War games in Edmonton
The lives lived on the independent wrestling circuit
are nasty, brutish … and exciting
By Leevi Gogerla
It’s suppertime, 6:45 on a Saturday night, and the Boyle Street Community centre is filling with bloodthirsty savages. Rise of Legends, an independent wrestling event from local wrestling promotion Real Canadian Wrestling have booked an evening of brawls in the heart of the city.
They have come downtown, from all over Edmonton. Replica leather and gold-plated championship belts hung on them like great heaps of metallic jewelry. They are almost all burly. Some wear “Bullet Club” and “Austin 3:16” shirts, branding themselves in the color of their kind.
A woman in a Chewbacca sweater is yelling for asses to be whipped. It’s long before the scheduled bouts, so no one seems to care.
There are fans in Lucha Libre masks and hockey jerseys. Like metal fans, they make devil horns with their hands, a gesture of communion with the violence to come.
Something in the air makes them rabid. Madmen and crazy-women in the inner-city community gymnasium howling like savage dogs for scraps of meat.
Like the howling and snarling patrons who flooded into the Roman Coliseum, the hard-core fans of this ritual bloodletting have a taste for violence.
They wear the colors of their warriors. They settle into chairs and bleachers with bags of pop-corn.
The “perfect snack for a ‘fookin’ bludgeoning.” A jolly, rotund man nods, smiles, and slaps his beer gut.
There is madness about, unhinged in its many facets. Extreme sports fans, adrenaline junkies and murder enthusiasts in scattered seating arrangements shout for the theatre of blood to begin.
Amid the chaos there are vicious whispered rumours that there is neither in-house beer-garden nor liquor license at the venue. As the rumour becomes truth, a sense of urgency spreads through the mob. Roars of anger erupt in small pockets across the crowd. The wrestlers are yet to hit the ring and already there is violence – or at least the promise of it.
If you’re Ted DiBiase, Hollywood Hulk Hogan, or The United States President, you might make a cool million off a couple of in-ring slams. But most of the men and women who enter the squared circle aren’t million-dollar stars.
It isn’t about money on the indie circuit; there just isn’t much of it. This is done for love, out of an all-consuming passion. It’s done for the fans.
Wrestlers sew their own costumes, Entrance music is stolen from a favorite CD.
When the bleachers fill with a capacity crowd of a couple hundred, by indie standards, it is a good draw. Wrestlers make anywhere from $25 to $300 a fight – not the heavyweight prizefighters performing for millions of fans and dollars. But one thing remains the same: they are fighting to be remembered.
Steven Styles is the owner of Real Canadian Wrestling and for months his roster of assembled fighters have been harassed in the ring by a rival independent promotion: Top Talent Wrestling. He is a big man, 280 plus-pounds with a commanding presence. His head is shaven and he stands brooding in a sleeveless shirt that reads “DOGS OF WAR.” He is with the other trained wrestling talent and staff barking orders, he marches backstage before the first scheduled fight. A man to Styles’s right wears a black suit. He will do double duty manning the lone concession booth at the far side of the auditorium between stints announcing the fights.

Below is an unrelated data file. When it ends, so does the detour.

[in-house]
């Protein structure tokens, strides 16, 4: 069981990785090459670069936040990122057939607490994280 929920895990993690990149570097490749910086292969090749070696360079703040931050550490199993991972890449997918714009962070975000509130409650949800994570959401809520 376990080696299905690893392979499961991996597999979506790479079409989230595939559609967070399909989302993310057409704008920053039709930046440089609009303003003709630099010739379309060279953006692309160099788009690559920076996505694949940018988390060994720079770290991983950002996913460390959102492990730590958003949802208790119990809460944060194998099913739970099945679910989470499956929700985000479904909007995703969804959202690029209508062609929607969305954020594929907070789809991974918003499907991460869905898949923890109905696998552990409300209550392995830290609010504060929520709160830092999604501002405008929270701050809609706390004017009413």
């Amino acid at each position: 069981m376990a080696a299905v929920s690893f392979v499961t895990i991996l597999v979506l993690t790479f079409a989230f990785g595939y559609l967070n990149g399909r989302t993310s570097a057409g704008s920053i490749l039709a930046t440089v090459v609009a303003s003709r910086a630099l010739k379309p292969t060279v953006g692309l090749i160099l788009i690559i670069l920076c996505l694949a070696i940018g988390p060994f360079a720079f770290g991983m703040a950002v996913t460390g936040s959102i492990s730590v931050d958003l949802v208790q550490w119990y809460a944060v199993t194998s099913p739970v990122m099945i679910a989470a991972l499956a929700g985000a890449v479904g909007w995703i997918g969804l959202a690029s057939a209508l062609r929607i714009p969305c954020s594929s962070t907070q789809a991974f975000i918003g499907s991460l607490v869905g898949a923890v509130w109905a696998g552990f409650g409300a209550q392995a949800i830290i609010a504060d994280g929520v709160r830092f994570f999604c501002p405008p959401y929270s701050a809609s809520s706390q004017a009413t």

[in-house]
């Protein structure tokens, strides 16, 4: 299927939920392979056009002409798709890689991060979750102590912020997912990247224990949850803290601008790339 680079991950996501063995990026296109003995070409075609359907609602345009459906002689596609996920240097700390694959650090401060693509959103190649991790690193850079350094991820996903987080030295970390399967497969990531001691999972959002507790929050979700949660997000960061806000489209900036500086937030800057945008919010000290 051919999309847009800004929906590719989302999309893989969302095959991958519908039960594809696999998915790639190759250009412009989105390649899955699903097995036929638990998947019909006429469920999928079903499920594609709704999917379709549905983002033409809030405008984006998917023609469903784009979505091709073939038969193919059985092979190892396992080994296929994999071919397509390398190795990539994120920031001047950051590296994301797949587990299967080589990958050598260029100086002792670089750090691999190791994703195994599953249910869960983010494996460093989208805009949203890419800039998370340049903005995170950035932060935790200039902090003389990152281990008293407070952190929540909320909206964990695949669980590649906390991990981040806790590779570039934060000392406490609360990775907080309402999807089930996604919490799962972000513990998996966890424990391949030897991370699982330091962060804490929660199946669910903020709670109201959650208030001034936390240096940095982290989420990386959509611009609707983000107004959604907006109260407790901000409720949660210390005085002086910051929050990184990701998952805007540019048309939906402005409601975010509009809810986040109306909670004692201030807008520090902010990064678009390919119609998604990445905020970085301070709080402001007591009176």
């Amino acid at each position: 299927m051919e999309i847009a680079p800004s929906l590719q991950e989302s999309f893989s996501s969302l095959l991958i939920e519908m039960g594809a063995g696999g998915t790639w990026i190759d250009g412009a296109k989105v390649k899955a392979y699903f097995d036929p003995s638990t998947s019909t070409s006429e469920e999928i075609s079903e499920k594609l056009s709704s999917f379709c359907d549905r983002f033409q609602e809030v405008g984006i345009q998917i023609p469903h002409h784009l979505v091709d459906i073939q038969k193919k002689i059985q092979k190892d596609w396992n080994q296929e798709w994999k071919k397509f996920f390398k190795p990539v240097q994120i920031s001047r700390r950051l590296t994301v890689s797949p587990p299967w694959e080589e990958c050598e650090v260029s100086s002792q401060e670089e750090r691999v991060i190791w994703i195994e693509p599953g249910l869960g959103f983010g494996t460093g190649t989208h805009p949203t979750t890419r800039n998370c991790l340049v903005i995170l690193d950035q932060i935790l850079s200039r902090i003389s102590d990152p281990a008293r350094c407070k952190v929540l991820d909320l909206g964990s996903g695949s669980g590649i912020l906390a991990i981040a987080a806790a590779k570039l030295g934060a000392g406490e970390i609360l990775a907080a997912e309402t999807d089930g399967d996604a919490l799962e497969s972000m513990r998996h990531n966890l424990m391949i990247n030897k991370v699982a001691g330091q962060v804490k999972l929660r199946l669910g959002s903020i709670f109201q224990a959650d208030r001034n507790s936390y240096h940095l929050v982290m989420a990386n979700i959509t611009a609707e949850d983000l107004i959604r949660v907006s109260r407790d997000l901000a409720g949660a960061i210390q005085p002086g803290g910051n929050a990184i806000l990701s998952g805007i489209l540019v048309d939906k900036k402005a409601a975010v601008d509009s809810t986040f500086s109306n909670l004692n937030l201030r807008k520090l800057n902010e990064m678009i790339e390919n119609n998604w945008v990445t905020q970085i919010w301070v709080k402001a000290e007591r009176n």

Tonight’s main event: A Seven Person Steel Cage Wargames match.
In traditional melodramatic wrestling fashion, the promotions ownership is on the line tonight. The Rival fighters from Top Talent Wrestling are looking to take over company ownership, with a win in the night’s main event. If the Real Canadian Wrestling roster loses the Wargames Cage-match, the company will undergo a rebrand booking future events under Top Talent Wrestling.
The wrestlers on tonight’s roster have come from across Canada. Some are freelancers booked for the night, others work exclusively with this independent promoter. Many are industry veterans and have been doing this dance for years.
Red Thunder, an Alberta wrestling legend and trainer of many of the young talent, wraps his wrists in tape. It’s a week before his 49th birthday. In pro-wrestling, age is the ultimate enemy, but he looks ready to rumble.
Most of the athletes have a long history together. Edmonton and Calgary are cities with wrestling lore, and have produced some top talent. For generations, such legends as Stu Hart, Lance Storm and Hercules Ayala have mentored and helped define their craft in Calgary dungeons and St. Albert wrestling camps.
It takes persistence and dedication to work through the artistic bludgeoning and intense physical trauma, and stay competitive for more than dozen or so years. Like all great artist, wrestlers suffer for their craft.
Pro wrestling is a strange career choice. It can be lonely work. Like touring musicians, wrestlers spend a lot of time on the road, but they usually pay their own expenses. Like figure skating, football, hockey or ballet, wrestling is hard on the mind and body. The difference is that those occupations don’t involve steel chairs driving into performer’s skulls.
Wrestlers’ Fight-or-flight reflexes have to be fine-tuned. The combatants put their lives on the line, and a slip-up in timing could be disastrous. They have to avoid injury and look good doing it. Much as in theatre, if the wrestlers aren’t selling the performance, they won’t sell the match.
For that reason, wrestling is co-operative to a fault, with the performers placing almost absolute trust in their opponents. The matches are choreographed, worked and constructed, so that every angle is explored. The outcomes may be fixed, but it’s the performers have to think on their feet, often with split seconds to
execute the attacks that captivate the crowd.
“The first thing you learn at wrestling schools is how to fall down, Mark Kinghorn says. Tonight he is wrestling under the stage name of Marky. “To be thrown to the ground, and know that it going to hurt.”
Not many professions teach you that on Day 1. Wrestlers are going to be slammed a lot. They’re going to be savagely beaten. They’re going to be fallen on. They’re going to be bent into uncomfortable positions. And they’re going to be hurt. The ring has some give, but the pain is real. They dive onto concrete floors, launch themselves off ladders and cages, they weaponize their bodies for the crowd’s uproar and the athletic high. They are savage adrenaline junkies who tempt fate every night. It’s a dangerous calling for tough people who are brave enough and who can accept that pain.